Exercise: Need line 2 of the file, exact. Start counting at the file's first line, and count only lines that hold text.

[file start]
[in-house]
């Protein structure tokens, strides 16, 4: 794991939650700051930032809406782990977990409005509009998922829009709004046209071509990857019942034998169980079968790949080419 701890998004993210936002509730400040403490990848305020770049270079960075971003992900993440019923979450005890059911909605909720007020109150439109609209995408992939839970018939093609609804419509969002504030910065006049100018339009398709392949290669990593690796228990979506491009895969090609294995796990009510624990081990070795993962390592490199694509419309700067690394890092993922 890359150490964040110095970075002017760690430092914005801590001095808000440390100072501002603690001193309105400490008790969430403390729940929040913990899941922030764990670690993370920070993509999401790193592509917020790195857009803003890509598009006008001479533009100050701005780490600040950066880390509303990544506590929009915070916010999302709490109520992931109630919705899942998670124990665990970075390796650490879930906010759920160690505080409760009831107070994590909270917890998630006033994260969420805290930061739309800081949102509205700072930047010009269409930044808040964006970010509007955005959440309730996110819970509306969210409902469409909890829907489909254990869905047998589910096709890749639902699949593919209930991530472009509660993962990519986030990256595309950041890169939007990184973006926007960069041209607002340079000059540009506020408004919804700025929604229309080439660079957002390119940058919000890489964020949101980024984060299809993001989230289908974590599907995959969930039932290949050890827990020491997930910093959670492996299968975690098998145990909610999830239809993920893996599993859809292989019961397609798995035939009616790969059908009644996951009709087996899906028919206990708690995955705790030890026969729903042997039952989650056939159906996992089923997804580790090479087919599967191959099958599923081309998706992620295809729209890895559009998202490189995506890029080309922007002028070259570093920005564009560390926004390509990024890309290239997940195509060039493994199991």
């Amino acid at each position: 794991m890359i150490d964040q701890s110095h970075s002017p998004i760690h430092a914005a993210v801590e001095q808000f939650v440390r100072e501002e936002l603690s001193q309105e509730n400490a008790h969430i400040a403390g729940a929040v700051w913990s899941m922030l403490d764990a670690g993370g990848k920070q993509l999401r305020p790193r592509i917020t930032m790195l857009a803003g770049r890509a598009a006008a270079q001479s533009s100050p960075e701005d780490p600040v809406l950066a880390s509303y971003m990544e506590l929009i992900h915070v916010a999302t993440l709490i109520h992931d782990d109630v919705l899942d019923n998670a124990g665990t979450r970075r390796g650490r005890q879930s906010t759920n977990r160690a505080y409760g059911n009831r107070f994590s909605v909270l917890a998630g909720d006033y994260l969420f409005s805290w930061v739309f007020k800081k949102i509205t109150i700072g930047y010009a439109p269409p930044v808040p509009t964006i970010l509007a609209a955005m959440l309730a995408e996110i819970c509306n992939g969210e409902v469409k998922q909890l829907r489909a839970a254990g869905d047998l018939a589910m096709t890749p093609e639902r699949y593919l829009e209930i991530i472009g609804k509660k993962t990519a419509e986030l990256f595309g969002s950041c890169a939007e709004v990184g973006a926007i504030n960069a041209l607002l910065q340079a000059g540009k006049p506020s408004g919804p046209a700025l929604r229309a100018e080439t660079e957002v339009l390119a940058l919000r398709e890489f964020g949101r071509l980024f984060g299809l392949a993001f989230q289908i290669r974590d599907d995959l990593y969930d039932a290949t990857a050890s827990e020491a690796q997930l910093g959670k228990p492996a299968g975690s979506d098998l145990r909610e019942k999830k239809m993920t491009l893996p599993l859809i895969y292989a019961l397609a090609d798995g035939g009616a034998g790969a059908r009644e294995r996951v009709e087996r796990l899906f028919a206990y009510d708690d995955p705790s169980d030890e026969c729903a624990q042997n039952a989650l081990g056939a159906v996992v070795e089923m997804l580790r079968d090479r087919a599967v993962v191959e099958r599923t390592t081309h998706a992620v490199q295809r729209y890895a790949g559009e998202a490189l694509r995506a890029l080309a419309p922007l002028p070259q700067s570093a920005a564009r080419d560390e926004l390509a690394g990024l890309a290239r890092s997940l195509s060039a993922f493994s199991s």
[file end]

């Protein structure tokens, strides 16, 4: 794991939650700051930032809406782990977990409005509009998922829009709004046209071509990857019942034998169980079968790949080419 701890998004993210936002509730400040403490990848305020770049270079960075971003992900993440019923979450005890059911909605909720007020109150439109609209995408992939839970018939093609609804419509969002504030910065006049100018339009398709392949290669990593690796228990979506491009895969090609294995796990009510624990081990070795993962390592490199694509419309700067690394890092993922 890359150490964040110095970075002017760690430092914005801590001095808000440390100072501002603690001193309105400490008790969430403390729940929040913990899941922030764990670690993370920070993509999401790193592509917020790195857009803003890509598009006008001479533009100050701005780490600040950066880390509303990544506590929009915070916010999302709490109520992931109630919705899942998670124990665990970075390796650490879930906010759920160690505080409760009831107070994590909270917890998630006033994260969420805290930061739309800081949102509205700072930047010009269409930044808040964006970010509007955005959440309730996110819970509306969210409902469409909890829907489909254990869905047998589910096709890749639902699949593919209930991530472009509660993962990519986030990256595309950041890169939007990184973006926007960069041209607002340079000059540009506020408004919804700025929604229309080439660079957002390119940058919000890489964020949101980024984060299809993001989230289908974590599907995959969930039932290949050890827990020491997930910093959670492996299968975690098998145990909610999830239809993920893996599993859809292989019961397609798995035939009616790969059908009644996951009709087996899906028919206990708690995955705790030890026969729903042997039952989650056939159906996992089923997804580790090479087919599967191959099958599923081309998706992620295809729209890895559009998202490189995506890029080309922007002028070259570093920005564009560390926004390509990024890309290239997940195509060039493994199991």